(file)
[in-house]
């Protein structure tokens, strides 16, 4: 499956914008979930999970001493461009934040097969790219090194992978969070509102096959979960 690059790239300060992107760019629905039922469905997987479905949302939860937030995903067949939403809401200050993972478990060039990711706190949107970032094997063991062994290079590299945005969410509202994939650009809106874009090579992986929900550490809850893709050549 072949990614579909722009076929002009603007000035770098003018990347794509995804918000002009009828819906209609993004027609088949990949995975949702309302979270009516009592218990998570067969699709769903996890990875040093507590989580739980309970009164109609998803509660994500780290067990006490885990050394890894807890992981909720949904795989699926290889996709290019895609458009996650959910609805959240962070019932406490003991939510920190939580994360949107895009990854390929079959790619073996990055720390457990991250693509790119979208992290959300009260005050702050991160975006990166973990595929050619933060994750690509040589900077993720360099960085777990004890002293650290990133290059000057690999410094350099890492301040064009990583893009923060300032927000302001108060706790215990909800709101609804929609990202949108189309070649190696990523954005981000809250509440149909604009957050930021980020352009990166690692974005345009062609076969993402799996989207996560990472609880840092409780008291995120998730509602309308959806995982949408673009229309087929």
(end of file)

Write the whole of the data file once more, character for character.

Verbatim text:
[in-house]
């Protein structure tokens, strides 16, 4: 499956914008979930999970001493461009934040097969790219090194992978969070509102096959979960 690059790239300060992107760019629905039922469905997987479905949302939860937030995903067949939403809401200050993972478990060039990711706190949107970032094997063991062994290079590299945005969410509202994939650009809106874009090579992986929900550490809850893709050549 072949990614579909722009076929002009603007000035770098003018990347794509995804918000002009009828819906209609993004027609088949990949995975949702309302979270009516009592218990998570067969699709769903996890990875040093507590989580739980309970009164109609998803509660994500780290067990006490885990050394890894807890992981909720949904795989699926290889996709290019895609458009996650959910609805959240962070019932406490003991939510920190939580994360949107895009990854390929079959790619073996990055720390457990991250693509790119979208992290959300009260005050702050991160975006990166973990595929050619933060994750690509040589900077993720360099960085777990004890002293650290990133290059000057690999410094350099890492301040064009990583893009923060300032927000302001108060706790215990909800709101609804929609990202949108189309070649190696990523954005981000809250509440149909604009957050930021980020352009990166690692974005345009062609076969993402799996989207996560990472609880840092409780008291995120998730509602309308959806995982949408673009229309087929």